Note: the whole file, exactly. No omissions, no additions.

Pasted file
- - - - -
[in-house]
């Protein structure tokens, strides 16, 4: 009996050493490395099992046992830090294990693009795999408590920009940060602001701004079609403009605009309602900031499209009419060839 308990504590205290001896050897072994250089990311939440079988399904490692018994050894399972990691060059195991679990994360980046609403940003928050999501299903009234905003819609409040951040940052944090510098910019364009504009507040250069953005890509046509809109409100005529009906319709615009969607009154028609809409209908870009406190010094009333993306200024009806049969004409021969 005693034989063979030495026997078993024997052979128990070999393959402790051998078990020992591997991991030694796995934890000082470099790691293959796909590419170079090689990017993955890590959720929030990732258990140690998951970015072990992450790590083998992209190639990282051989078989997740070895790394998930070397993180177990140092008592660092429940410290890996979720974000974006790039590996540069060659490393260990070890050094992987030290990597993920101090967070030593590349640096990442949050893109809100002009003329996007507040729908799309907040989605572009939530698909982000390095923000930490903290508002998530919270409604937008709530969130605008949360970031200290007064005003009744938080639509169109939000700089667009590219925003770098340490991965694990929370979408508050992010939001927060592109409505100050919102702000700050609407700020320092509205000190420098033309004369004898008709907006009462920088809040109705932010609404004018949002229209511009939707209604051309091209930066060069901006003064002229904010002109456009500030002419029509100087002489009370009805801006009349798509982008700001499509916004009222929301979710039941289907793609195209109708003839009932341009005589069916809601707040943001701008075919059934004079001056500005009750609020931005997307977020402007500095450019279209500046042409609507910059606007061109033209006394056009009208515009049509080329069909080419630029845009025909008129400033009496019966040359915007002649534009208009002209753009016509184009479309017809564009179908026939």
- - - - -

[in-house]
């Protein structure tokens, strides 16, 4: 009996050493490395099992046992830090294990693009795999408590920009940060602001701004079609403009605009309602900031499209009419060839 308990504590205290001896050897072994250089990311939440079988399904490692018994050894399972990691060059195991679990994360980046609403940003928050999501299903009234905003819609409040951040940052944090510098910019364009504009507040250069953005890509046509809109409100005529009906319709615009969607009154028609809409209908870009406190010094009333993306200024009806049969004409021969 005693034989063979030495026997078993024997052979128990070999393959402790051998078990020992591997991991030694796995934890000082470099790691293959796909590419170079090689990017993955890590959720929030990732258990140690998951970015072990992450790590083998992209190639990282051989078989997740070895790394998930070397993180177990140092008592660092429940410290890996979720974000974006790039590996540069060659490393260990070890050094992987030290990597993920101090967070030593590349640096990442949050893109809100002009003329996007507040729908799309907040989605572009939530698909982000390095923000930490903290508002998530919270409604937008709530969130605008949360970031200290007064005003009744938080639509169109939000700089667009590219925003770098340490991965694990929370979408508050992010939001927060592109409505100050919102702000700050609407700020320092509205000190420098033309004369004898008709907006009462920088809040109705932010609404004018949002229209511009939707209604051309091209930066060069901006003064002229904010002109456009500030002419029509100087002489009370009805801006009349798509982008700001499509916004009222929301979710039941289907793609195209109708003839009932341009005589069916809601707040943001701008075919059934004079001056500005009750609020931005997307977020402007500095450019279209500046042409609507910059606007061109033209006394056009009208515009049509080329069909080419630029845009025909008129400033009496019966040359915007002649534009208009002209753009016509184009479309017809564009179908026939």